fb-pixelNaismith Basketball Hall of Fame voting a secret society - The Boston Globe Skip to main content
Gary Washburn | On basketball

Naismith Basketball Hall of Fame voting a secret society

The class of 2019 inductees (or their representatives) into the Basketball Hall of Fame. jessica Hill/Associated Press/FR125654 AP via AP

SPRINGFIELD — Naismith Memorial Basketball Hall of Fame inductee Bill Fitch, who led the Celtics to the 1981 NBA title and won more than 900 games, won’t be able to attend his induction because of health reasons.

He’ll be watching from his Conroe, Texas, home along with mentee, and current Mavericks coach, Rick Carlisle. It’s not the first time declining health has prevented an inductee from being present to give a speech.

Six years ago, legendary college coaches Jerry Tarkanian, 83, and Guy V. Lewis, 91, attended their inductions bound to wheelchairs and were unable to give speeches because of health issues. Four years ago, Celtics great Jo Jo White, a year removed from brain surgery, gave his speech in a pre-recorded video. He was 69 at the time.


While the Hall of Fame is growing, and the Hall will introduce a commemorative coin at next year’s Final Four that should help the nonprofit organization expand further, there remains a cloud of mystery around the voting and how inductees are actually elected.

Also, some Hall of Famers and those hoping to be inducted have questioned the timing of the inductions — for example, this year’s election of 82-year-old Al Attles, 36 years after he coached his last NBA game — and Fitch, who last coached in the NBA more than 20 years ago.

Meanwhile, current college coaches such as Tom Izzo, Bill Self, Rick Pitino, Jim Boeheim and John Calipari already have been inducted into the Hall.

John Doleva, the president and CEO of the Naismith Hall of Fame, assures there is no limited space in the Hall and the fact those college coaches were elected did not result in veteran NBA coaches and other contributors being passed over.

The Naismith Hall of Fame voting is made up of several different committees, so the election of Vlade Divac from the International Committee is separate than Fitch or former Celtic Paul Westphal from the North American Committee.


There is also a Women’s Committee, which elected all-time great player Teresa Weatherspoon; the Contributor Direct Election Committee (Attles), Early African American Pioneers Committee (Chuck Cooper, the first African-American drafted by an NBA team, Boston); Veteran’s Committee (Former Celtics player Carl Braun) and the North American and Women’s committees also can elect all-time great teams.

Unlike the election committees of the National Baseball Hall of Fame and Pro Football Hall of Fame, where media members openly vote for candidates and lobby for them — in the case of the Football Hall — the basketball voting committee members serve three-year terms and are vowed to secrecy.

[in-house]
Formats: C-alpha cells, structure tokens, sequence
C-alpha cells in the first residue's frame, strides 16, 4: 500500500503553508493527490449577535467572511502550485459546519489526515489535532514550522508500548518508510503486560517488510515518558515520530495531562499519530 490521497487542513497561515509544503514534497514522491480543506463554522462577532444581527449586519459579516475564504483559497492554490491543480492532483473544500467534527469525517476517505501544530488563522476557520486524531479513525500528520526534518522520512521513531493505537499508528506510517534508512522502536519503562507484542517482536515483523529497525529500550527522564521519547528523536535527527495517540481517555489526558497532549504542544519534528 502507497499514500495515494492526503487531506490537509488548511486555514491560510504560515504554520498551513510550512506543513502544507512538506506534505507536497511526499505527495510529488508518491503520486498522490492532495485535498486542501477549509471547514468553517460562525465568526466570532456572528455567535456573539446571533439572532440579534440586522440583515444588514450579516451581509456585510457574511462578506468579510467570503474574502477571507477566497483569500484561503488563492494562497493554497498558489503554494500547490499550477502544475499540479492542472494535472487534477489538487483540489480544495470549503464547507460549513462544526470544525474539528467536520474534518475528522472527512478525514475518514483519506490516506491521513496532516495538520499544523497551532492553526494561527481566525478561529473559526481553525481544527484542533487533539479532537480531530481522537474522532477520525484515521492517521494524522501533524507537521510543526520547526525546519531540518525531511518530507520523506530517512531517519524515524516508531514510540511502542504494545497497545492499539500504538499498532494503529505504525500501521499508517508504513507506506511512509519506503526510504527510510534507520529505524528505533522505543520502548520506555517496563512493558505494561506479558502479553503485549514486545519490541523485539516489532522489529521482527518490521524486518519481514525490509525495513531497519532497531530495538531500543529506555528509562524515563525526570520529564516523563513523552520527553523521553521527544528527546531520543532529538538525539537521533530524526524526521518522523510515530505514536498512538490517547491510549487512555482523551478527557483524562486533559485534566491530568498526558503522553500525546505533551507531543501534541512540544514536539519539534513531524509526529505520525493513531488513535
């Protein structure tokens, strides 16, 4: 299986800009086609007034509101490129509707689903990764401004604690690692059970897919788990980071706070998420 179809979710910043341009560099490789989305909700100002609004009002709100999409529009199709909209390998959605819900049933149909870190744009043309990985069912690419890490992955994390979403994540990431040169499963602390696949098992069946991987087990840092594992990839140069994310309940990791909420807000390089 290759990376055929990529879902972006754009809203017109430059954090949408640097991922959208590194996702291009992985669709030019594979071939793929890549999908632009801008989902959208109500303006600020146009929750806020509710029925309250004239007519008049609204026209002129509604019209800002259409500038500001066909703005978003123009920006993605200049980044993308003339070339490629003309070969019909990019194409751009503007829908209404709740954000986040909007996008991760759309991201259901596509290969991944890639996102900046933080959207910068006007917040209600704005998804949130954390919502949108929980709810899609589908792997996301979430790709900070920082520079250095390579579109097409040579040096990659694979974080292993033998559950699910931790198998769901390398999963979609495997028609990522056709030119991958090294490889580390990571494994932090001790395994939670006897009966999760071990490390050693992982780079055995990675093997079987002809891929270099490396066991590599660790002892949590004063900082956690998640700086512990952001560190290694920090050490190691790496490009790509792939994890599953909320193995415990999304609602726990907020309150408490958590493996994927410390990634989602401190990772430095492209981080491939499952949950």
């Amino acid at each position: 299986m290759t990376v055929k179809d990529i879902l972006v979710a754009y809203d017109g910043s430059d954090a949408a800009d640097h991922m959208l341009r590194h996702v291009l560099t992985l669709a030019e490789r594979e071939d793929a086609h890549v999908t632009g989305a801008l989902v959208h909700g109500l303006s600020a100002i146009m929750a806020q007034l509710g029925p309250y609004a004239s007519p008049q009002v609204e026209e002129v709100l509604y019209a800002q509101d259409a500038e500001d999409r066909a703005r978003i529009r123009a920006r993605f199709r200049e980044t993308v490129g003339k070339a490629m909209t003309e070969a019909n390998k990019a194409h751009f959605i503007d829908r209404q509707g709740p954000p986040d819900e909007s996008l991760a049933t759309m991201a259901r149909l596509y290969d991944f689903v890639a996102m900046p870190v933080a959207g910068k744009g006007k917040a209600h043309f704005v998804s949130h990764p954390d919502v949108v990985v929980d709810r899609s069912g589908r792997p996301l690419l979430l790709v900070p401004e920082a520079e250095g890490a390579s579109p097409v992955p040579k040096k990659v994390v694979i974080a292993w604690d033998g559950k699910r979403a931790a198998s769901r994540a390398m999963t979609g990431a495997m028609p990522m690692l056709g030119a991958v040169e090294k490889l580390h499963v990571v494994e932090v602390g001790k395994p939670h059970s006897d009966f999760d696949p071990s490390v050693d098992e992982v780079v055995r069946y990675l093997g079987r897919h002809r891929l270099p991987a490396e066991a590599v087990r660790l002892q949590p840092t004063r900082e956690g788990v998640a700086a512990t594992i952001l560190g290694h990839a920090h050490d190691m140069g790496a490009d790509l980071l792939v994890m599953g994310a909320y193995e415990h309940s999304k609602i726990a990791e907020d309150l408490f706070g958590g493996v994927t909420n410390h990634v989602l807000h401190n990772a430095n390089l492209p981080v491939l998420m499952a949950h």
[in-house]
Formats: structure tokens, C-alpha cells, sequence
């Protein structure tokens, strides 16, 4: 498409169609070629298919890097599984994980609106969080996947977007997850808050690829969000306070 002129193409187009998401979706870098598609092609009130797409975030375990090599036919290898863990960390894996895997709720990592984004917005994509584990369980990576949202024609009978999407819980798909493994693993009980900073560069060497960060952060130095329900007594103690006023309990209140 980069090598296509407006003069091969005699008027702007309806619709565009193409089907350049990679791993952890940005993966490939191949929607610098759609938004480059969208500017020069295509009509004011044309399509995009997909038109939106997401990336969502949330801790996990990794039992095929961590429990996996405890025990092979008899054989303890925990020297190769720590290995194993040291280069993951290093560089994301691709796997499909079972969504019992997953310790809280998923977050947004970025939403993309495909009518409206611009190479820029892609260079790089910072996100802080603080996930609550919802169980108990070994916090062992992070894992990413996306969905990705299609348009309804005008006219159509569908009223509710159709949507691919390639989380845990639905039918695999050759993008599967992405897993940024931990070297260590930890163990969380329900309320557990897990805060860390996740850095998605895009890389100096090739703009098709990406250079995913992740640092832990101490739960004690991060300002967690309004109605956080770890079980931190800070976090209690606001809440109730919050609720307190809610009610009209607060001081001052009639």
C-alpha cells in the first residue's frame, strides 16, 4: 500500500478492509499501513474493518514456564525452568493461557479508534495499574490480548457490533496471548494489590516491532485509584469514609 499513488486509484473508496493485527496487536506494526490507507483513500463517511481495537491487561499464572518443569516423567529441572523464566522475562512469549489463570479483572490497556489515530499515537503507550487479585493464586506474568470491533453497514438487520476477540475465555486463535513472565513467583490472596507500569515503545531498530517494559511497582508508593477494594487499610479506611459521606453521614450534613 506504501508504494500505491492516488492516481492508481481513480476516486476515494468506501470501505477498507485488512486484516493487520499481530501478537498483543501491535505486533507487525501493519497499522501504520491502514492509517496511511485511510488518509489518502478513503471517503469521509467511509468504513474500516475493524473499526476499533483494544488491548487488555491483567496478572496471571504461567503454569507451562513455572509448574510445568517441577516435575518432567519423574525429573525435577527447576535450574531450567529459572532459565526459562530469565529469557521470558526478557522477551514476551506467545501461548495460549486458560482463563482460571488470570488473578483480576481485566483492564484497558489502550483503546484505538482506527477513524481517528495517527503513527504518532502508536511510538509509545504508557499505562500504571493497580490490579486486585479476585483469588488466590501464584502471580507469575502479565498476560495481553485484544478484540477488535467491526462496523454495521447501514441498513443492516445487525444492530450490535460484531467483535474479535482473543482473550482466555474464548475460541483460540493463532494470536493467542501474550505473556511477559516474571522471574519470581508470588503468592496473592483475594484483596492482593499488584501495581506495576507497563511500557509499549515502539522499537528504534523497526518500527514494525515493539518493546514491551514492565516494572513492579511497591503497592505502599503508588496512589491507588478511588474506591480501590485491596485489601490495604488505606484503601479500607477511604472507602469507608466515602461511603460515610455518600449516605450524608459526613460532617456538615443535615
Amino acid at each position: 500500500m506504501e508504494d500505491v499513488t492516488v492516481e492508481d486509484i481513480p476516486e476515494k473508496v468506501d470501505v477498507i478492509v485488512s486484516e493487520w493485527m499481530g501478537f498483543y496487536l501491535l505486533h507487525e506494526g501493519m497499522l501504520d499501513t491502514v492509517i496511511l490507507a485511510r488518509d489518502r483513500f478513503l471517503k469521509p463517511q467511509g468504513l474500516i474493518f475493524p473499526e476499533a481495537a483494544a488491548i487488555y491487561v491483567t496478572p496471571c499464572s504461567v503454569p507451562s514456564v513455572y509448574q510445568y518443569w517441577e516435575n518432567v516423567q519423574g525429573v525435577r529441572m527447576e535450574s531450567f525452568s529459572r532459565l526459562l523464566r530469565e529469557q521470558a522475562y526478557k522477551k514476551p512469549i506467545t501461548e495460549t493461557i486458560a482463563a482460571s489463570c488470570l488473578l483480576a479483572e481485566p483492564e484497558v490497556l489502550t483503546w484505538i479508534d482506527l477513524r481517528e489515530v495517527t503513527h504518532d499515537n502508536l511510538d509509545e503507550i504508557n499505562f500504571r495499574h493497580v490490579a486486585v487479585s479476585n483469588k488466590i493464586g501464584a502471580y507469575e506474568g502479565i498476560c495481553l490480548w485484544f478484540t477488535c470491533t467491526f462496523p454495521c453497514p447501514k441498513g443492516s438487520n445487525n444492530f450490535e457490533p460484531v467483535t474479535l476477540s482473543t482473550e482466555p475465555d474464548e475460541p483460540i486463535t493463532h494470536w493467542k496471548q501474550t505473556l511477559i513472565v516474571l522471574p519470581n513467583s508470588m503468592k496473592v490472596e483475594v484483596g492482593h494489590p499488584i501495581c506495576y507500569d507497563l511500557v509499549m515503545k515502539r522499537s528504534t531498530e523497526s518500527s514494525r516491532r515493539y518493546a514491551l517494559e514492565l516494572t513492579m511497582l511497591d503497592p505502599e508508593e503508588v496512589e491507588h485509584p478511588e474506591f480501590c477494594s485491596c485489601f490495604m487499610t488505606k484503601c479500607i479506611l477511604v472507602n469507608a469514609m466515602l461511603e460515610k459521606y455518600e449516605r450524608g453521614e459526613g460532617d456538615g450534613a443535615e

In other words, inductees have no idea who elected them, and the Naismith Hall of Fame prefers the private process.

“I’m used to explaining it and it’s different than football and baseball,” Doleva said. “Because football and baseball cover the men’s game professionally, end of story. Naismith invented this game for everyone: men, women, high school college, pro, coaches, players. We really represent the entire game, so we have a broader class.

“And by no means is anyone not elected because a slot goes to someone else. I think we’re a more inclusive organization; this game has a rich history and we want to recognize those who have led that history in this Hall of Fame. It’s a bigger pallet to choose from than baseball or football.”


Two of the 10 inductees were elected posthumously while Fitch is unable to attend. The Veteran’s Committee and Early African American Pioneers Committees have elected several members posthumously in the past, but what has bothered some members and prospective members are the choices of the North American Committee, which elected Fitch.

Fitch was represented by his son-in-law Ron Coville at the introductory press conference.

“Looking backwards, this is tough,” Doleva said of inductees being unable to speak or fully engage in the award because of age or health reasons. “The cream rises to the top and I said that today to Chuck Cooper’s son and Carl Braun’s daughter. I said, ‘there’s a reason why your dads were elected in this year.’ While I feel bad that Coach Fitch can’t be here, I think the important factor is he’ll be recognized and in this Hall he’ll live forever.”

So the Naismith Hall of Fame has no intention of changing its process. Instead, it is focusing on growth and preparation for a 2020 class that could be the most star-studded in the Hall’s history with Kobe Bryant, Tim Duncan and Kevin Garnett potentially joined by Gregg Popovich, who isn’t in the Hall because he has refused consideration. He apparently wanted to wait until Duncan, one of his all-time favorite players with the Spurs, was eligible for induction.

So Springfield will be popping for the next several Septembers while the Naismith Hall continues to expand as basketball’s popularity continues to soar.


Gary Washburn can be reached at gwashburn@globe.com. Follow him on Twitter @GwashburnGlobe.